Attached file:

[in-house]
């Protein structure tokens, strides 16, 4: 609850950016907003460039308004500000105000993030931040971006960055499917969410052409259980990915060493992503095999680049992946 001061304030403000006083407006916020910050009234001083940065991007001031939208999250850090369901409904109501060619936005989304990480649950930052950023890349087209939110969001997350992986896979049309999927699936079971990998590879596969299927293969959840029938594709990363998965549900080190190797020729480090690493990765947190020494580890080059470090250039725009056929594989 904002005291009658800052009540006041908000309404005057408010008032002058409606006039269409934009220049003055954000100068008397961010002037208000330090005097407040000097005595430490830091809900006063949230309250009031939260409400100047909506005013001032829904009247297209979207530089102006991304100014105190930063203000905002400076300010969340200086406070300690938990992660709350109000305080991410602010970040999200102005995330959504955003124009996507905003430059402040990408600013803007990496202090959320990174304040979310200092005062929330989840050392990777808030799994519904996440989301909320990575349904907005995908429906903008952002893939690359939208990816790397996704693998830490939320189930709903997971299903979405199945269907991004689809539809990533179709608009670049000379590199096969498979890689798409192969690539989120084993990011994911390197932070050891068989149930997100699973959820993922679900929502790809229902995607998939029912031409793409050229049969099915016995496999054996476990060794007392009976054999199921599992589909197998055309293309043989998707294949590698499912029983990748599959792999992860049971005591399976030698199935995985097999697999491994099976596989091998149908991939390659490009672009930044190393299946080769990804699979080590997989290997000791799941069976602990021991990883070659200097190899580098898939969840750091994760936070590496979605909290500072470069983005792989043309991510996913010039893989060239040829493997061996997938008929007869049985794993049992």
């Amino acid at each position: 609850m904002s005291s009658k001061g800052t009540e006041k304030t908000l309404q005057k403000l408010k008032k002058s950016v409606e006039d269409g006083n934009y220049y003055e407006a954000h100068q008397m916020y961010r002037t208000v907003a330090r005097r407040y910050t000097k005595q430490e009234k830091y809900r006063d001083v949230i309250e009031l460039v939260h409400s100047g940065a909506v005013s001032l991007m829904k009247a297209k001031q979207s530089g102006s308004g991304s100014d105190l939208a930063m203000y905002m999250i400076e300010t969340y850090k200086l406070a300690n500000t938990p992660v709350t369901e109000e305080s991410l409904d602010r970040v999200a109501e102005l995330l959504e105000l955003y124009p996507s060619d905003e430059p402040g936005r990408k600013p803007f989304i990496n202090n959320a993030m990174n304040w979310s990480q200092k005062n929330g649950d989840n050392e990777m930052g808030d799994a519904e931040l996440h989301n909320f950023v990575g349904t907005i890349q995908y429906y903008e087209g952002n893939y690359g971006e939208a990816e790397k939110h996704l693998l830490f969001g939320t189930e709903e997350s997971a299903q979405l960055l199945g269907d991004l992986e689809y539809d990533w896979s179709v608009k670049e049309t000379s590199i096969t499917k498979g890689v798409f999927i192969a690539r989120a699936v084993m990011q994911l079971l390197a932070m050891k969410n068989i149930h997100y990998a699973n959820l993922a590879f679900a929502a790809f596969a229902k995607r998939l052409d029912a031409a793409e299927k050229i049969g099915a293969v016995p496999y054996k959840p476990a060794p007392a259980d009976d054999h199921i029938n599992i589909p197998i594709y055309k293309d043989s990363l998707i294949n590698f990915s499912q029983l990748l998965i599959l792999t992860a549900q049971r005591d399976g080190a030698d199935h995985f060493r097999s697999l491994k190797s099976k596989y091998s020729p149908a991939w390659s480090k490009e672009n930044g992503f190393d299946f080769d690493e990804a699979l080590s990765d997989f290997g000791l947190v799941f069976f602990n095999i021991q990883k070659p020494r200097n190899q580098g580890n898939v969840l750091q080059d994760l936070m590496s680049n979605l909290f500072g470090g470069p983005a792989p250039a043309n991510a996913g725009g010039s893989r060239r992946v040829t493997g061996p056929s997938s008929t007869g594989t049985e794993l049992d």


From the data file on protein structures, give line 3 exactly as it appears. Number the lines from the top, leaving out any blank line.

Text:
């Amino acid at each position: 609850m904002s005291s009658k001061g800052t009540e006041k304030t908000l309404q005057k403000l408010k008032k002058s950016v409606e006039d269409g006083n934009y220049y003055e407006a954000h100068q008397m916020y961010r002037t208000v907003a330090r005097r407040y910050t000097k005595q430490e009234k830091y809900r006063d001083v949230i309250e009031l460039v939260h409400s100047g940065a909506v005013s001032l991007m829904k009247a297209k001031q979207s530089g102006s308004g991304s100014d105190l939208a930063m203000y905002m999250i400076e300010t969340y850090k200086l406070a300690n500000t938990p992660v709350t369901e109000e305080s991410l409904d602010r970040v999200a109501e102005l995330l959504e105000l955003y124009p996507s060619d905003e430059p402040g936005r990408k600013p803007f989304i990496n202090n959320a993030m990174n304040w979310s990480q200092k005062n929330g649950d989840n050392e990777m930052g808030d799994a519904e931040l996440h989301n909320f950023v990575g349904t907005i890349q995908y429906y903008e087209g952002n893939y690359g971006e939208a990816e790397k939110h996704l693998l830490f969001g939320t189930e709903e997350s997971a299903q979405l960055l199945g269907d991004l992986e689809y539809d990533w896979s179709v608009k670049e049309t000379s590199i096969t499917k498979g890689v798409f999927i192969a690539r989120a699936v084993m990011q994911l079971l390197a932070m050891k969410n068989i149930h997100y990998a699973n959820l993922a590879f679900a929502a790809f596969a229902k995607r998939l052409d029912a031409a793409e299927k050229i049969g099915a293969v016995p496999y054996k959840p476990a060794p007392a259980d009976d054999h199921i029938n599992i589909p197998i594709y055309k293309d043989s990363l998707i294949n590698f990915s499912q029983l990748l998965i599959l792999t992860a549900q049971r005591d399976g080190a030698d199935h995985f060493r097999s697999l491994k190797s099976k596989y091998s020729p149908a991939w390659s480090k490009e672009n930044g992503f190393d299946f080769d690493e990804a699979l080590s990765d997989f290997g000791l947190v799941f069976f602990n095999i021991q990883k070659p020494r200097n190899q580098g580890n898939v969840l750091q080059d994760l936070m590496s680049n979605l909290f500072g470090g470069p983005a792989p250039a043309n991510a996913g725009g010039s893989r060239r992946v040829t493997g061996p056929s997938s008929t007869g594989t049985e794993l049992d």